Lure of Waikiki
Waikiki Travel Tale
by Lorry Patton
Will the lure of Waikiki ever wane? Out of ten million or more yearly visitors, 92% say no.
Several reasons come
to mind: the prices are high, but not outrageous; you can drink the water and not worry about
and the scariest bug you will likely encounter is the colossal cockroach. Furthermore, you can
language ( English, Chinese, Japanese, Hawaiian ) and you can trust the government -- no one is
going to toss you in
jail and throw away the key.
Notwithstanding, the weather is gorgeous (somewhere around the low 80's), the
accommodations suit all budgets and the nearest freeway might as well be on the moon.
Hundreds of millions of dollars are constantly spent sprucing up Waikiki -- ten million on
Kalakaua Avenue alone, not that long ago. Kalakaua Avenue cuts through the heart of Waikiki:
promenade benches, shade trees, tapa-tiled sidewalks, flowering plant pots and bigger street signs
give it the look of prosperity and success.
High-rise and low-rise resorts with wide-open lobbies that lead to ocean view restaurants and
ocean view bars
shape the blocks upon blocks of Kalakaua Avenue. However, the biggest attraction in Waikiki does not cost a dime to maintain (expect perhaps the garbage brigade that
tidies up after us before the sun comes up.) It is freely and efficiently and methodically
reconstructed and rejuvenated and renovated by the eternal tides of the Blue Pacific:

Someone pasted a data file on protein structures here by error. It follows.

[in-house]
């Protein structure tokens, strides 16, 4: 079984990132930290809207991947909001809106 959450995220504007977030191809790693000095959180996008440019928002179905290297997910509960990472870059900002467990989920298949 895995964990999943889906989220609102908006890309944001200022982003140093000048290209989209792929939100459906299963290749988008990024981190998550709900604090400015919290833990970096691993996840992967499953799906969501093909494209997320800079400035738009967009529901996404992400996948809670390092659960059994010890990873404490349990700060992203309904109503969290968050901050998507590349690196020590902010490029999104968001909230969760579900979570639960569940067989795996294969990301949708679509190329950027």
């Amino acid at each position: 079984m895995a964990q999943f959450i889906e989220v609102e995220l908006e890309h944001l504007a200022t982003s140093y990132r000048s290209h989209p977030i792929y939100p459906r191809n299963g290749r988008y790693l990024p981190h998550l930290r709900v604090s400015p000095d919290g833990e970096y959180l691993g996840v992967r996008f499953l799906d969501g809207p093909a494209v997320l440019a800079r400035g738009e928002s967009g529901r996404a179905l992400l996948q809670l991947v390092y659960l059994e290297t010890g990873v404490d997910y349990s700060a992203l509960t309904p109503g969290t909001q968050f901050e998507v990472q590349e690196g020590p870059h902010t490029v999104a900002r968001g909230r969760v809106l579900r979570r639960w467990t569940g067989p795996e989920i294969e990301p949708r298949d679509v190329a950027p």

Waikiki Beach is very photogenic. It is an erotic motion picture of glistening bodies in a
multitude of shades and shapes and ages
languishing on white hot sand. The young bend over hand-built castles that crumble with the
rising surf, the old
recline on striped canvas chairs under red-checkered umbrellas, the ageless do the hula under an
old oak tree, the
oil-lathered, just-arrived pale-faces lie absolutely still, working hard at doing nothing.
The canvas spills over into the sea where squealing, jumping children try to outwit the rushing
tide that jiggles their
bright beach balls and puffed-up air cushions. The powerful surf lifts and carries the laughing
onto the shore while giant bucking waves test the skills of even the most experienced surfing
rider. ( Be wise and
check weather and beach conditions before surfing. )
Further on the horizon, sailboats, catamarans, outrigger canoes and other floating fun things, nod
and bow on the
water's surface as if in greeting of one another, while scuba divers and submarines explore the
beneath the sea. Overhead, in a cloudless sky, feet dangle from silent silky parachutes in search
of a birds-eye view
of the sunny playground below.
A short distance away Hanauma Bay bobs with backsides of snorkelers examining the intricate
that took many decades to form. We took a hot dog into the water. It was a strange feeling
indeed, having a school of
startlingly bright yellow fish feed out of my hands.
Come nightfall and practically every hotel on Waikiki Beach has some form of entertainment
from the legendary
Don Ho to the guitar picker at the Beach Bar. There are also succulent luaus, romantic
moonlight cruises, blaring
discos, jazz clubs, and headliner shows at the Waikiki Shell Theater.
I like Waikiki. The truth is I love Hawaii. Some say it is too noisy and too commercialized. I
say, late at night,
after the stars are out, walk to the beach (not alone, of course), flop down on the sand and listen
to the ocean's
rhythm. The sound is louder than the pounding of the drums drifting from the bars; it is louder
than the tinkle of the
cash registers; it is louder than the beat of my heart.
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